HALIFAX -- Many businesses are changing the way they operate, adapting to the social-distancing practices.

Most restaurants in the region have had to make the switch to take-out only.

"Oh yes, definitely, we're at less than half of our regular sales," said Justin Ayre, a manager at a pizza shop.

James MacDonald is the co-owner of a restaurant that's only been in business for one week.

"From a financial standpoint, it's extremely disappointing and frustrating," said MacDonald. "There is certainly a lot of worry. I'm just trying to stay positive with it and everything that is going on."

"We did have a great first week, so there's a little bit of money there to sustain for a little while. A lot of people have been buying e-gift cars from us, which has been very helpful for a small business"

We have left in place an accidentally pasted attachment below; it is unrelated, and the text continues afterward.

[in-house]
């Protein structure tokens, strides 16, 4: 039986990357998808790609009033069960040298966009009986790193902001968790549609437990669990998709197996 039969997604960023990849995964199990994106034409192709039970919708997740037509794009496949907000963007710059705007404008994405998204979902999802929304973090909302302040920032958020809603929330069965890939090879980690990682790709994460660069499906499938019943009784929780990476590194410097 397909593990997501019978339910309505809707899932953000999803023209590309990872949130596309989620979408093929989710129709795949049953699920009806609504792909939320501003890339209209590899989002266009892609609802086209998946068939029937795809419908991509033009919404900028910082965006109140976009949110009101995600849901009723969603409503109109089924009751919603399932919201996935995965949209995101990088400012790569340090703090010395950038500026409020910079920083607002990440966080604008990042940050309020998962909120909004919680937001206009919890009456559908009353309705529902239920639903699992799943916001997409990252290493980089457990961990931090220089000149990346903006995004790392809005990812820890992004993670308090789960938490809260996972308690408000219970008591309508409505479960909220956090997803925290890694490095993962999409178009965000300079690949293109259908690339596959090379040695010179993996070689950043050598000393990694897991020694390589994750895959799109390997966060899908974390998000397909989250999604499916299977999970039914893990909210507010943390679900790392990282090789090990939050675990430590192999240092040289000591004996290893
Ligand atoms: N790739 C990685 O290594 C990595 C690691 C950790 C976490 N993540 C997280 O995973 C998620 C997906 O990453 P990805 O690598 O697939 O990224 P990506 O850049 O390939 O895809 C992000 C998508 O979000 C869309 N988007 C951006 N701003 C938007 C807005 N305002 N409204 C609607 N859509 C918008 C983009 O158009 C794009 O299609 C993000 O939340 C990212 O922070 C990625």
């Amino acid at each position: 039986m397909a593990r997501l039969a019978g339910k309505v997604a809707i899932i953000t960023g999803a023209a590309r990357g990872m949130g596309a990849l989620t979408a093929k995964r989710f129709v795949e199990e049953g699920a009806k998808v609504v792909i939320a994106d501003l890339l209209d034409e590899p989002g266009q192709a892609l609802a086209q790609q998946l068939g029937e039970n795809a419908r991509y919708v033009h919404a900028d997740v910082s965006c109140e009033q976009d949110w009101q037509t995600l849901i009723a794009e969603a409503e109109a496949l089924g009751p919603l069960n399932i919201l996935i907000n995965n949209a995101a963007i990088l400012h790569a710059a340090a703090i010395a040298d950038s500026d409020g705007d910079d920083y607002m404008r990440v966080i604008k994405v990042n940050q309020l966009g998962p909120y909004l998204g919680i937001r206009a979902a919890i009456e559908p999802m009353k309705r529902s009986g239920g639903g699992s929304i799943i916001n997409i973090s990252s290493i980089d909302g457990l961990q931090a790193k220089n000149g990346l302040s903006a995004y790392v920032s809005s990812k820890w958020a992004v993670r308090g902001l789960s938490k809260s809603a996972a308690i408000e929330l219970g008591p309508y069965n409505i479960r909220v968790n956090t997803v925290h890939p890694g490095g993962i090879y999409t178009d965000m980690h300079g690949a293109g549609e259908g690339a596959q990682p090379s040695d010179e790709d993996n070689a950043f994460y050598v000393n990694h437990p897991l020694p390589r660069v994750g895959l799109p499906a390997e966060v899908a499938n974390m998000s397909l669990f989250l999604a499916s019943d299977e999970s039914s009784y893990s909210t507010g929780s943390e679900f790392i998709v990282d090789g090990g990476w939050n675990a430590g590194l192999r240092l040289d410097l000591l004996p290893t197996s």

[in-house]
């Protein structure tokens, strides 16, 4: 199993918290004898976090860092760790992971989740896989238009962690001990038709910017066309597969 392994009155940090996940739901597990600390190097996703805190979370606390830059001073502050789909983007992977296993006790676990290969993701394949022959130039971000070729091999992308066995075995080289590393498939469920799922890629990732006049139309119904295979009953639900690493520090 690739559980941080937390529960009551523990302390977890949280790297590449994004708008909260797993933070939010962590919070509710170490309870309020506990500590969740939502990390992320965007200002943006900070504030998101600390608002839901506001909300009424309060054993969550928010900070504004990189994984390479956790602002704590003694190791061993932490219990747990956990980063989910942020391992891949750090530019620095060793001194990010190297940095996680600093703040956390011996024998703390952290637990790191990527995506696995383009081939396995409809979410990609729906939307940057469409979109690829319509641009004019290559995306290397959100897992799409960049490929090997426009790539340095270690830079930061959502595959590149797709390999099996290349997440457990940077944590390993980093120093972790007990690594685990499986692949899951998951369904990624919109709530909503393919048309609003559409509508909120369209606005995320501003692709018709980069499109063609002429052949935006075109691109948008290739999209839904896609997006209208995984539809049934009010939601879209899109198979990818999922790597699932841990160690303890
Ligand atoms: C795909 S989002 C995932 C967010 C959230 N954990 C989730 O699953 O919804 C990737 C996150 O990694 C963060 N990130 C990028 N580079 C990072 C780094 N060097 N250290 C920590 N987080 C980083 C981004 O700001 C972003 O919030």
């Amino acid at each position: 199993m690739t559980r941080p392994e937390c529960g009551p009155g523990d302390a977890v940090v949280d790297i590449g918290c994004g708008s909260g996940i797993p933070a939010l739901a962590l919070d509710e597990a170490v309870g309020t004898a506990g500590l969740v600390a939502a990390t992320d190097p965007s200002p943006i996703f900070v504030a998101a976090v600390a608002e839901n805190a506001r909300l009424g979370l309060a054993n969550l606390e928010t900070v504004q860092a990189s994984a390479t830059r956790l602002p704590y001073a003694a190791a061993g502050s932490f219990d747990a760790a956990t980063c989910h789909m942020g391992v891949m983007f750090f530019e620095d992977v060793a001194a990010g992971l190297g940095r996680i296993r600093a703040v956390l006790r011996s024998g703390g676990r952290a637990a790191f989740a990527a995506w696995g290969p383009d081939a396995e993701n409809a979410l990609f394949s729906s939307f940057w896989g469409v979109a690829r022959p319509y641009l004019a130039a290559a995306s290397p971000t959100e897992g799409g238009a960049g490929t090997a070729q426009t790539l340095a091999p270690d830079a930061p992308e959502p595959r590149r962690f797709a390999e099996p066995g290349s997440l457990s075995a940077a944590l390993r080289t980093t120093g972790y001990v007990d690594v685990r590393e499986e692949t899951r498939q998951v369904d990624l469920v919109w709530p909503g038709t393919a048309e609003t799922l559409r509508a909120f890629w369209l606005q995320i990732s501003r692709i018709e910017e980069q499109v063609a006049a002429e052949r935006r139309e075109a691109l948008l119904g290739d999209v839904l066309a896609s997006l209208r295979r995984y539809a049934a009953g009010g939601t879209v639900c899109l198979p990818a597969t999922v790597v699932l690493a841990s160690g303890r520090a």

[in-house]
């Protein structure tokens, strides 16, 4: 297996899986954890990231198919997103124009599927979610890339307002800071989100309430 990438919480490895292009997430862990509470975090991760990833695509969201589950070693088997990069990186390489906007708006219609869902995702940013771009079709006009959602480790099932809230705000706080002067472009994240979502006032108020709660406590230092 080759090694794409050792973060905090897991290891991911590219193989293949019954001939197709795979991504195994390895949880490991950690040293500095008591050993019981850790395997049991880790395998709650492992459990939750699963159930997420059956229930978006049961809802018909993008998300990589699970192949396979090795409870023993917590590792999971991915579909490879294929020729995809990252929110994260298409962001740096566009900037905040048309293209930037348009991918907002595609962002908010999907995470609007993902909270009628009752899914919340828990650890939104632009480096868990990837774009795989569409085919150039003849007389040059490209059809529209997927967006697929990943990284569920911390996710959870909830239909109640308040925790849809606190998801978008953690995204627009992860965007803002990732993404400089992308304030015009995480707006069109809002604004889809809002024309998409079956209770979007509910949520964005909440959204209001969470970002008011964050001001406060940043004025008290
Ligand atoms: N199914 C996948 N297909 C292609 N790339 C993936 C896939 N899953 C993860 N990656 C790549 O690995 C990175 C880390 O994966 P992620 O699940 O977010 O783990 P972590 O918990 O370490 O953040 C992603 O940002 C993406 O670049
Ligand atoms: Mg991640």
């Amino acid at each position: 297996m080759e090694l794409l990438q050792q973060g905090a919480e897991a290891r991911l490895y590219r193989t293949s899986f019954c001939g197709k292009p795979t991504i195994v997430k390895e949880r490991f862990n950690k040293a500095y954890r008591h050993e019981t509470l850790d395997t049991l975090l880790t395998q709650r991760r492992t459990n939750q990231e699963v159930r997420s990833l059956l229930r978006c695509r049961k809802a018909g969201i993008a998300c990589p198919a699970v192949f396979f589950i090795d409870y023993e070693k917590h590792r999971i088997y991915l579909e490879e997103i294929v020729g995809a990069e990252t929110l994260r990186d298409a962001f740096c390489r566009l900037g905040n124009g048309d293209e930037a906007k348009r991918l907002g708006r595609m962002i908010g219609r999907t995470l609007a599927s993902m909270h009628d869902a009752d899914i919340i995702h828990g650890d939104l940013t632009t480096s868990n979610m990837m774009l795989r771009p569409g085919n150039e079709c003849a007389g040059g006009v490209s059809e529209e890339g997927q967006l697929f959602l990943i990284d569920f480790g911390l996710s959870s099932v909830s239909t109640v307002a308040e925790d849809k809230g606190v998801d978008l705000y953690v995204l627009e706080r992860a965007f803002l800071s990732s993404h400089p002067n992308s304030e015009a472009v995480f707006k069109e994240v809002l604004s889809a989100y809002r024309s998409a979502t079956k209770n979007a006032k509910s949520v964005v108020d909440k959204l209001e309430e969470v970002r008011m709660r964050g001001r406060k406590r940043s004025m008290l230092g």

Café owner, James Walsh, said he's also feeling the impacts of COVID-19. Walsh is currently offering take-out service through a walk-up window at his popular coffee shop. He said it's a temporary solution until provincial restrictions and closures are lifted.

"Definitely not an easy decision. We have five employees and they're foremost in our mind, so it's certainly tough for us, as far as paying them," said Walsh.

Nova Scotia liquor stores are also changing the way they do business. So far, they've reduced hours and are only allowing a certain amount of customers in the store at one time. The liquor stores are still accepting cash, but highly encourage their customers to use debit or credit cards when making purchases.